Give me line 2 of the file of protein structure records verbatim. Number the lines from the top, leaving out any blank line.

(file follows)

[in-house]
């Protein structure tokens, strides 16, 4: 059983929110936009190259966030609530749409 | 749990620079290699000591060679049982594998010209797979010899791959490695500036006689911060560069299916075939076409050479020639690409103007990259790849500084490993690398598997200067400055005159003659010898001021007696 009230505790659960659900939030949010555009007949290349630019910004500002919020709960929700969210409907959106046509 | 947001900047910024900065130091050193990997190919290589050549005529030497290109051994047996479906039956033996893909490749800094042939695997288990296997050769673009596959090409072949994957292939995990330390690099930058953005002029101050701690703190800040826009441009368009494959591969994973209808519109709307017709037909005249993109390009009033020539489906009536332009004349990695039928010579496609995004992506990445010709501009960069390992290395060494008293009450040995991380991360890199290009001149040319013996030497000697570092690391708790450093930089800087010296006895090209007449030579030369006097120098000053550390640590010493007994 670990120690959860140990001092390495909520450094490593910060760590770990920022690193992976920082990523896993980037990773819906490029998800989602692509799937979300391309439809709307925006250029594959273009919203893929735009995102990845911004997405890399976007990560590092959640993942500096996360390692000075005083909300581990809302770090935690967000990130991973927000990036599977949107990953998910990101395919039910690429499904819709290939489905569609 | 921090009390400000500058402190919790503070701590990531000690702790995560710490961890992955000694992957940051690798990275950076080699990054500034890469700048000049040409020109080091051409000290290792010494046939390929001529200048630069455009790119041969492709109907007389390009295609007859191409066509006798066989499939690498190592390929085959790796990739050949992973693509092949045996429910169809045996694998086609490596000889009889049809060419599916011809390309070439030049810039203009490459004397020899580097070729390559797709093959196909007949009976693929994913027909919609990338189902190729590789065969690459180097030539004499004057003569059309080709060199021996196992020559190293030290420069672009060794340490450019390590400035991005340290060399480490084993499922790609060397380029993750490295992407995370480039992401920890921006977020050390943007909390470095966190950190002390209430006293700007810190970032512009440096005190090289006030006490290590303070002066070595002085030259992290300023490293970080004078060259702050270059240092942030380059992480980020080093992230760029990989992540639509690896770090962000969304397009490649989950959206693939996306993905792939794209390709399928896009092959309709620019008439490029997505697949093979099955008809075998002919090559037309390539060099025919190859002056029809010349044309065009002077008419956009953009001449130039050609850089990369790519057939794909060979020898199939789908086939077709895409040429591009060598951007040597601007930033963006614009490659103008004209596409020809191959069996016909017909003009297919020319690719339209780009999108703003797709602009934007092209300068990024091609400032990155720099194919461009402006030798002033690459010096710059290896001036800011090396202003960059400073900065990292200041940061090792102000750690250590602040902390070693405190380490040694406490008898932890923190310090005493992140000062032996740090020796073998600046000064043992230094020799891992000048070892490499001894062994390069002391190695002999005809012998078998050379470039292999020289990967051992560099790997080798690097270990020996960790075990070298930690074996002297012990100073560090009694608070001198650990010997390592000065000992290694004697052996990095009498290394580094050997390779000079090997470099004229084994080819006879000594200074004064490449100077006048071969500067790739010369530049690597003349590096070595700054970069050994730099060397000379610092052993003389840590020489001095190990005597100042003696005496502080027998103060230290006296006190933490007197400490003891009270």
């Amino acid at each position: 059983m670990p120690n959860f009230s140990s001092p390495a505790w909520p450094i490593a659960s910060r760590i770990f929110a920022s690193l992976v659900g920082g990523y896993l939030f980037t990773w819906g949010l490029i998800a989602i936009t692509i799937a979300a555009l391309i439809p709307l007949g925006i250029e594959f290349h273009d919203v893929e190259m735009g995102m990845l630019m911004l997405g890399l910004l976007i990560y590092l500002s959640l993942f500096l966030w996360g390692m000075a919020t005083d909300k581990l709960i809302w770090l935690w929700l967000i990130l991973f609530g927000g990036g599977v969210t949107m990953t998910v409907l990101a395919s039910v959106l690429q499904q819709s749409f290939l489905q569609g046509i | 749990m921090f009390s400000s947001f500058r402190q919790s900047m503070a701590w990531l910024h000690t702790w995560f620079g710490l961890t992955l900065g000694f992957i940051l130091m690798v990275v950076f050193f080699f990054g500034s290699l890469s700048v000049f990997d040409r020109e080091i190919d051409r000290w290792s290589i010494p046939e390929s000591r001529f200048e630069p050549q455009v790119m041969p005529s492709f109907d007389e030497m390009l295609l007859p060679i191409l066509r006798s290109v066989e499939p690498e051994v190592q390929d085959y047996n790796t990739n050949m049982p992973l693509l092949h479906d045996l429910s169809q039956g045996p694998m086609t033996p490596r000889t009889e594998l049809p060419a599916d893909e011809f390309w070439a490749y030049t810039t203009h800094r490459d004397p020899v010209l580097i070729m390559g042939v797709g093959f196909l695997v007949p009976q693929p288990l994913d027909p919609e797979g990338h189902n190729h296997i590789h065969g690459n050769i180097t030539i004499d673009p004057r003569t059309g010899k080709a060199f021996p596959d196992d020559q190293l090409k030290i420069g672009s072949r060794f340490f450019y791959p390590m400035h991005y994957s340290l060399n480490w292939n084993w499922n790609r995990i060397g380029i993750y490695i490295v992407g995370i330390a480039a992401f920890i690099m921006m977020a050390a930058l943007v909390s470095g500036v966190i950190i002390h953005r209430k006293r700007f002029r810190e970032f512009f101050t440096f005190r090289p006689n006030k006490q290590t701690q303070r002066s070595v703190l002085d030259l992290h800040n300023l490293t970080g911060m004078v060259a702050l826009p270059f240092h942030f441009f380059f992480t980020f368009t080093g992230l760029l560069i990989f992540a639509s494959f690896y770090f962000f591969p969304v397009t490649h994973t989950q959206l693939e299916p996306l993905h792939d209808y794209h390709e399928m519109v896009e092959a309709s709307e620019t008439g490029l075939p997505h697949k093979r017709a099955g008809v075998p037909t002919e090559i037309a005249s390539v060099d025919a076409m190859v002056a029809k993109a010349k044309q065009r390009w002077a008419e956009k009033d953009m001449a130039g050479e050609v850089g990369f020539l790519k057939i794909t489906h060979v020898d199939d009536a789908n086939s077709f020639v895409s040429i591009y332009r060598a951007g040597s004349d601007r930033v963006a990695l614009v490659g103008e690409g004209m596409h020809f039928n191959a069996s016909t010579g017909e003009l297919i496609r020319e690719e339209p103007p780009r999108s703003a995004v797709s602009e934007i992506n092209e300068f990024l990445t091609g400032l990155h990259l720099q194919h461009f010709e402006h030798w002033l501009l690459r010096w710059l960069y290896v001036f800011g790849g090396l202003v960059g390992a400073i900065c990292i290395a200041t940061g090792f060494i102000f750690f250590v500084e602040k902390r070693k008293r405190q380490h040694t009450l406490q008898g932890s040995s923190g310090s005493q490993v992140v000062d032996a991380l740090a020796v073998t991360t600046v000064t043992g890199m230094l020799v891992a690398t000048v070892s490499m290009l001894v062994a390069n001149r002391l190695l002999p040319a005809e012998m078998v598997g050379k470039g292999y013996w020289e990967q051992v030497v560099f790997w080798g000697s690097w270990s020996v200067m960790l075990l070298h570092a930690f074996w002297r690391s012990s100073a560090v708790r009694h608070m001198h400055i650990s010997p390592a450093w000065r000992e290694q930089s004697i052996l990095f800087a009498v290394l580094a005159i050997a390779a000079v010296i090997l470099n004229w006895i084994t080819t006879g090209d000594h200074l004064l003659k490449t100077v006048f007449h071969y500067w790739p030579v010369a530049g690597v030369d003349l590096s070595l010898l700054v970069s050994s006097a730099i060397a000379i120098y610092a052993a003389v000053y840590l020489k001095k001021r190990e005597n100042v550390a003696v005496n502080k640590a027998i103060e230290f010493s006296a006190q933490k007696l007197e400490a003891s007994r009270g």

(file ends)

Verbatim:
């Protein structure tokens, strides 16, 4: 059983929110936009190259966030609530749409 | 749990620079290699000591060679049982594998010209797979010899791959490695500036006689911060560069299916075939076409050479020639690409103007990259790849500084490993690398598997200067400055005159003659010898001021007696 009230505790659960659900939030949010555009007949290349630019910004500002919020709960929700969210409907959106046509 | 947001900047910024900065130091050193990997190919290589050549005529030497290109051994047996479906039956033996893909490749800094042939695997288990296997050769673009596959090409072949994957292939995990330390690099930058953005002029101050701690703190800040826009441009368009494959591969994973209808519109709307017709037909005249993109390009009033020539489906009536332009004349990695039928010579496609995004992506990445010709501009960069390992290395060494008293009450040995991380991360890199290009001149040319013996030497000697570092690391708790450093930089800087010296006895090209007449030579030369006097120098000053550390640590010493007994 670990120690959860140990001092390495909520450094490593910060760590770990920022690193992976920082990523896993980037990773819906490029998800989602692509799937979300391309439809709307925006250029594959273009919203893929735009995102990845911004997405890399976007990560590092959640993942500096996360390692000075005083909300581990809302770090935690967000990130991973927000990036599977949107990953998910990101395919039910690429499904819709290939489905569609 | 921090009390400000500058402190919790503070701590990531000690702790995560710490961890992955000694992957940051690798990275950076080699990054500034890469700048000049040409020109080091051409000290290792010494046939390929001529200048630069455009790119041969492709109907007389390009295609007859191409066509006798066989499939690498190592390929085959790796990739050949992973693509092949045996429910169809045996694998086609490596000889009889049809060419599916011809390309070439030049810039203009490459004397020899580097070729390559797709093959196909007949009976693929994913027909919609990338189902190729590789065969690459180097030539004499004057003569059309080709060199021996196992020559190293030290420069672009060794340490450019390590400035991005340290060399480490084993499922790609060397380029993750490295992407995370480039992401920890921006977020050390943007909390470095966190950190002390209430006293700007810190970032512009440096005190090289006030006490290590303070002066070595002085030259992290300023490293970080004078060259702050270059240092942030380059992480980020080093992230760029990989992540639509690896770090962000969304397009490649989950959206693939996306993905792939794209390709399928896009092959309709620019008439490029997505697949093979099955008809075998002919090559037309390539060099025919190859002056029809010349044309065009002077008419956009953009001449130039050609850089990369790519057939794909060979020898199939789908086939077709895409040429591009060598951007040597601007930033963006614009490659103008004209596409020809191959069996016909017909003009297919020319690719339209780009999108703003797709602009934007092209300068990024091609400032990155720099194919461009402006030798002033690459010096710059290896001036800011090396202003960059400073900065990292200041940061090792102000750690250590602040902390070693405190380490040694406490008898932890923190310090005493992140000062032996740090020796073998600046000064043992230094020799891992000048070892490499001894062994390069002391190695002999005809012998078998050379470039292999020289990967051992560099790997080798690097270990020996960790075990070298930690074996002297012990100073560090009694608070001198650990010997390592000065000992290694004697052996990095009498290394580094050997390779000079090997470099004229084994080819006879000594200074004064490449100077006048071969500067790739010369530049690597003349590096070595700054970069050994730099060397000379610092052993003389840590020489001095190990005597100042003696005496502080027998103060230290006296006190933490007197400490003891009270």